Brazilian Police Riots Symptom of Larger Problem

By, Cecilia de Almeida CAS ’19

Ever since the Brazilian senate decided – by a large margin – to suspend President of the Republic, Dilma Rousseff, the country has fallen even deeper into political and economic turmoil. The current president is accused of involvement in a fraudulent presidential campaign as well as the biggest corruption scandal in the country’s history, further evidence that a climate of political instability is here to stay. Currently, one of the main issues at the state level is the strike of police officers. The strikes are taking place in Espirito Santo, a south-eastern Brazilian state. One of the main concerns of the federal government is that it will cause other police departments along the country to demand the same raises and benefits. The police have now been on an eight-day strike, claiming that it has been at least seven years since they received a raise above the inflation rate. Through a Facebook page “Movimento das Familias PMES, organizers claimed, “officers will only return to their posts once they state government approves a 100% salary increase”[1]. By law formal strike by police officers are forbidden, yet family members of the police officers have “staged protests outside police stations to prevent patrol cars from leaving”[2]. The police in turn refuse to have them removed by force. If caught, police officers are subject to discharge and could face up to two years in prison.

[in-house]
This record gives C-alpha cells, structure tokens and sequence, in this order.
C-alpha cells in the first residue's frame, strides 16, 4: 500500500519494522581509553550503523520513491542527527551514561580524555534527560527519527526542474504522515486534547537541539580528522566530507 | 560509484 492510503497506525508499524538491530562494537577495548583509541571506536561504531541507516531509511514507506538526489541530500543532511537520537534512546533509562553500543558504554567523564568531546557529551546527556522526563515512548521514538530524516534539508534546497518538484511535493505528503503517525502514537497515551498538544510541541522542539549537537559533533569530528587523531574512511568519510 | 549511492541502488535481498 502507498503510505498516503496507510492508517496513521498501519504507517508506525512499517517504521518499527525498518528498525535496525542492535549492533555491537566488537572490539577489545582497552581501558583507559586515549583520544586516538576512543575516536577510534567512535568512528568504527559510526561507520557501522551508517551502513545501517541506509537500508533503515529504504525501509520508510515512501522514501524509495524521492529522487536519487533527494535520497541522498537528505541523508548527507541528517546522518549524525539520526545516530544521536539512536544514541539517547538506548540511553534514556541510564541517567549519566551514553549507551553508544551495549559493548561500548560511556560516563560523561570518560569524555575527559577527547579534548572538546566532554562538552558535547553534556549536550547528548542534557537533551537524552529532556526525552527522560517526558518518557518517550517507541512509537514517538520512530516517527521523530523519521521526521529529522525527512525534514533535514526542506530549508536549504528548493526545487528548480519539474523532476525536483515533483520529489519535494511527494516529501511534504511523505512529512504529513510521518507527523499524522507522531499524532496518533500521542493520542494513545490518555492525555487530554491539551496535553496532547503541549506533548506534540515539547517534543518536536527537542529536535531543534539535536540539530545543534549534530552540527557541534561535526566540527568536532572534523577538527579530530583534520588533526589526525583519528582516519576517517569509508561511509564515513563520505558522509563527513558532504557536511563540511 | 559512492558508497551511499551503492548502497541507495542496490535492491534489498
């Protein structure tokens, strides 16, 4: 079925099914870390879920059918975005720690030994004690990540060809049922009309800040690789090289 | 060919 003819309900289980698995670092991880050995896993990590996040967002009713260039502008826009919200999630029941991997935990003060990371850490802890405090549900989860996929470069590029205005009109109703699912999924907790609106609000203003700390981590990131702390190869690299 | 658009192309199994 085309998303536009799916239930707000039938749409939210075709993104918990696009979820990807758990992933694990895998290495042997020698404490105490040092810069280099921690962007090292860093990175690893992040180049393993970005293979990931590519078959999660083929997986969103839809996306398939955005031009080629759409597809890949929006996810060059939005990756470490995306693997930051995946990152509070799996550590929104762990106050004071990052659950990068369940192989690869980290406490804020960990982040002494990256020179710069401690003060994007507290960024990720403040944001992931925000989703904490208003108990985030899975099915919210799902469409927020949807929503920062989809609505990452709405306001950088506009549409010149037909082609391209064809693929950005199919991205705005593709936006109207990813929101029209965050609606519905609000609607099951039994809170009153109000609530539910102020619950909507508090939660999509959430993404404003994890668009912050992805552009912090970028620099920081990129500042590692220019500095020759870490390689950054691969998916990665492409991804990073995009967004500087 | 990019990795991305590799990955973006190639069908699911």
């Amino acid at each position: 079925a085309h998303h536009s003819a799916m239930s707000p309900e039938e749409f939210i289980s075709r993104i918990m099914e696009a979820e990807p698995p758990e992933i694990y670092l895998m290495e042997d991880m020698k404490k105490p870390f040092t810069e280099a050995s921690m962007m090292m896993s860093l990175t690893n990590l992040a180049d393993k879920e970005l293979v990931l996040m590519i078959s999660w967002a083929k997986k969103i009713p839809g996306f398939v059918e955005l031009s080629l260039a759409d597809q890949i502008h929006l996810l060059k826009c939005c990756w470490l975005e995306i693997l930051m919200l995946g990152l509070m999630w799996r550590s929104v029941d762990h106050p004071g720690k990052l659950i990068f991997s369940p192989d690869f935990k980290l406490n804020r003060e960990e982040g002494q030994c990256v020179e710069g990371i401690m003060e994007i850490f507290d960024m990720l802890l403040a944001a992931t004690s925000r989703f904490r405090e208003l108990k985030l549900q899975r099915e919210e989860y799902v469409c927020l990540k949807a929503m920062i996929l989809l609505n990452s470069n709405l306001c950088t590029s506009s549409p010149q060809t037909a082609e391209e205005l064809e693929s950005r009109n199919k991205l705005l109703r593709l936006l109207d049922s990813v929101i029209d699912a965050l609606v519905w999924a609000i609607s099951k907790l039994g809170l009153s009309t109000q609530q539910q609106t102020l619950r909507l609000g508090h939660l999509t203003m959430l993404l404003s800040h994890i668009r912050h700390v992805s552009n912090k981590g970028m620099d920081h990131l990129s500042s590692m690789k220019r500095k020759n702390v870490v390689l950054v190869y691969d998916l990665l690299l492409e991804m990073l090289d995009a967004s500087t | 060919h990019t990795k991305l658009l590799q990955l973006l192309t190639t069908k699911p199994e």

The current recession has severely impacted the state, “which depends heavily on iron ore for revenue and has aggressively cut spending to offset lower commodity prices”[3]. This has lead to increased levels of poverty and unemployment across the country, especially in rural areas like Espirito Santo. The area has  “the country’s fourth lowest military police salary”[4]. This has perpetuated the number of robberies and homicides, which is almost triple of the month’s average in just one week. State officials emphasized a need for, “hundreds more federal troopers and members of an elite police force to help establish order and make up for the 1,800 state police” [5].
The strike is following an incredibly violent first months of 2017. In the beginning of the year, there were several cases of riots within state penitentiaries due to a falling out between two of Brazil’s biggest drug gangs. The federal government needs to establish its ability to solve urgent issues to assure the people that it can deal with crises as they arise. State governments must feel a sense of security that can only be provided by active involvement through the federal government. These strikes are only a symptom of a much larger ailment: the lack of State representation – an issue continues to plague countries throughout South America.

[1] Charner, Flora. “Wave of Deadly Violence Follows Police Walkout in Brazilian City.” CNN. Cable News Network, 7 Feb. 2017. Web. 14 Feb. 2017.

[2] Charner, Flora. “Wave of Deadly Violence Follows Police Walkout in Brazilian City.” CNN. Cable News Network, 7 Feb. 2017. Web. 14 Feb. 2017.

[3] Kiernan, Paul. “Chaos Swells Amid Police Strike in Brazil State.” The Wall Street Journal. Dow Jones & Company, 08 Feb. 2017. Web. 15 Feb. 2017.

[4] Kiernan, Paul. “Chaos Swells Amid Police Strike in Brazil State.” The Wall Street Journal. Dow Jones & Company, 08 Feb. 2017. Web. 15 Feb. 2017

[5] “Brazil Army Takes over State’s Security as 100 Killed amid Police Strike.” The Guardian. Guardian News and Media, 09 Feb. 2017. Web. 15 Feb. 2017.

Image Credit: Breibart.com